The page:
SPY plane crew honored for exceptional performance and courage

Friday, May 18th 2001, 12:00 am
By: News On 6

ANDREWS AIR FORCE BASE, Md. (AP) _ Capping weeks of celebratory appearances since returning home, the 24-member crew of the Navy surveillance plane that made a harrowing landing on a Chinese island was honored Friday with medals for extraordinary performance and courage.

Under gray skies, Gen. Henry H. Shelton, chairman of the Joint Chiefs of Staff, saluted and pinned the medals on each of the 24. Defense Secretary Donald H. Rumseld looked on and spoke briefly with each.

``You come from a distinguished squadron,'' Rumsfeld said later in remarks lauding the crew for their service. ``We honor you today and celebrate the fact that you returned home safely to your families and to your country.''

The pilot, Lt. Shane Osborn, is credited with heroically regaining control of the EP-3E Aries II aircraft after it collided with a Chinese fighter jet over the South China Sea and landing it safely.

For his efforts Osborn was awarded the Distinguished Flying Cross.

``Lt. Osborn's dedicated efforts ultimately ensured the survival of 24 crewmembers and preserved a vital operational asset,'' his award citation read.

The others received the Air Medal for exceptional achievement. As the senior officer, Osborn and the senior enlisted member of the crew, Senior Chief Nicholas Mellos, also received the Meritorious Service Medal for their leadership roles during the 11 days they were detained in China.

Earlier Friday the crew visited the White House.

``There's the good man,'' President Bush said as he greeted pilot Osborn. The president and Vice President Dick Cheney gave Osborn and his crew _ all in their dress whites, some toting cameras _ a tour of the Oval Office.

``The vice president and I are thrilled to be able to look you in the eye and say thanks for your service to the country,'' Bush said, saluting the crew's ``class and dignity'' throughout their 11-day ordeal in Chinese custody.

On the day of their release, Bush said the American people ``are proud of our crew, and we look forward to welcoming them home.''

And welcomed they were, as heroes at every stop.

``We're just servicemen doing a job,'' crewman Jeremy Crandall said during an appearance at North Boone High School in Poplar Grove, Ill. ``We went through an ordeal and survived it, and now we're home. You guys might call us heroes; we call it doing our jobs.''

Crandall's welcome back to Illinois also included an April 18 appearance at Wrigley Field to throw out the first pitch and sing ``Take Me Out To The Ball Game'' during the Chicago Cubs' seventh inning stretch. The Cubbies rewarded him with a doubleheader sweep of the Philadelphia Phillies, 4-3 and 5-3.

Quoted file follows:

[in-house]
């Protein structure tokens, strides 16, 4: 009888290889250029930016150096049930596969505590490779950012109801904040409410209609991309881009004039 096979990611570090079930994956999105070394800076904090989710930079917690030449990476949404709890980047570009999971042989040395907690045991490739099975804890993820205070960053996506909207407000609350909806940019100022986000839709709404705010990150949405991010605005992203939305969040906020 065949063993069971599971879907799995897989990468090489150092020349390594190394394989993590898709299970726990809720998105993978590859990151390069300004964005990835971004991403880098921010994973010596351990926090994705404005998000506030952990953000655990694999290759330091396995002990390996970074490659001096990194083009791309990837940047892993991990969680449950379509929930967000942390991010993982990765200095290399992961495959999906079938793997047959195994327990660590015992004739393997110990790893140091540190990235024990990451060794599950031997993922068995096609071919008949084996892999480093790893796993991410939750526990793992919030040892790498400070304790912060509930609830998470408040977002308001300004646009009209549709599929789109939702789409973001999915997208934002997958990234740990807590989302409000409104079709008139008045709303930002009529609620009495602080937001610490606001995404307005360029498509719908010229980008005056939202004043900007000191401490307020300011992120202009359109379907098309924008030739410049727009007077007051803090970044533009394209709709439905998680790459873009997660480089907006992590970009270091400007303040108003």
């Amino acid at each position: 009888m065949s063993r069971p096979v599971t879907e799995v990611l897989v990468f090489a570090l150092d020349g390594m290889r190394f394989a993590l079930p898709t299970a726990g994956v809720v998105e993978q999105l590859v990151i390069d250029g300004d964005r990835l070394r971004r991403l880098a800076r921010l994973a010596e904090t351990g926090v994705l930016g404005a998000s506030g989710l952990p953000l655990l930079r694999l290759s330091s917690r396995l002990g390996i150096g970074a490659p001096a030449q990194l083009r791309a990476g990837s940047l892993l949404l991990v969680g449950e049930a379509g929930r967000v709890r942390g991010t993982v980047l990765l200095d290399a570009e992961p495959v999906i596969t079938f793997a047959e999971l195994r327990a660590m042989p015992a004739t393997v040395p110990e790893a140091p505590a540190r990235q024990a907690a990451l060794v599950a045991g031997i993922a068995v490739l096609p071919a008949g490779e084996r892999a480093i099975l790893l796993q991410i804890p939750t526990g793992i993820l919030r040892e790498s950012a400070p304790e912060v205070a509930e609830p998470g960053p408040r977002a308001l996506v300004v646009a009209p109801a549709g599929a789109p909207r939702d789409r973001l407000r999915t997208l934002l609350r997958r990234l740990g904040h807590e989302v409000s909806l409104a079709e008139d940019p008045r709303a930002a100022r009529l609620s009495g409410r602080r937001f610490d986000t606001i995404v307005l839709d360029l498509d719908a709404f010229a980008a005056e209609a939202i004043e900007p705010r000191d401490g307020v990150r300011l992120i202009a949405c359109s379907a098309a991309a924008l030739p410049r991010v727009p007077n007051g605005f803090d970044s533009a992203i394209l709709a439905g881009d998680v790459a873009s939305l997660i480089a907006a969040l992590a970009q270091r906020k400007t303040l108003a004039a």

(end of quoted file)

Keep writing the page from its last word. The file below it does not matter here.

Among Navy medals, the Distinguished Flying Cross ranks among the most prestigious, ahead of the Bronze Star and just below the Legion of Merit. It is awarded for an act of heroism or achievement in flight ``so exceptional and outstanding as to clearly set the individual apart'' from his comrades, according to military records.

The commander of Pacific Fleet, Adm. Thomas Fargo, recommended Osborn for the award.

The United States is negotiating with China for the return of the crippled EP-3E surveillance plane that remains on Hainan island. ``We're working to get the plane home. We're making progress about getting the plane home,'' Bush said on Friday. ``But today, we get to celebrate the fact that the crew is home and that's the most important thing.''

The Chinese fighter pilot died after his jet tumbled into the South China Sea following the collision with the Navy plane, which had been on a routine mission. China blamed the U.S. plane for the accident, while U.S. officials said it was the jet that caused the crash by flying too close.

Osborn is credited with saving his crew by bringing the four-engine propeller plane out of an uncontrolled dive for an emergency landing.

At Andrews, the military has brought in a similar EP-3E Aries surveillance plane to stand in for the crew's aircraft.

The backdrop for the medal ceremony is the opening ceremony of the annual Joint Service Open House at Andrews, in the Maryland suburbs just outside Washington.

Expect the usual array of tanks, fighter jets and transports at the Pentagon's air extravaganza. The Thunderbirds also get to perform their crowd-pleasing aerobatics, and an Army reservist will show why she became a world skydiving champ.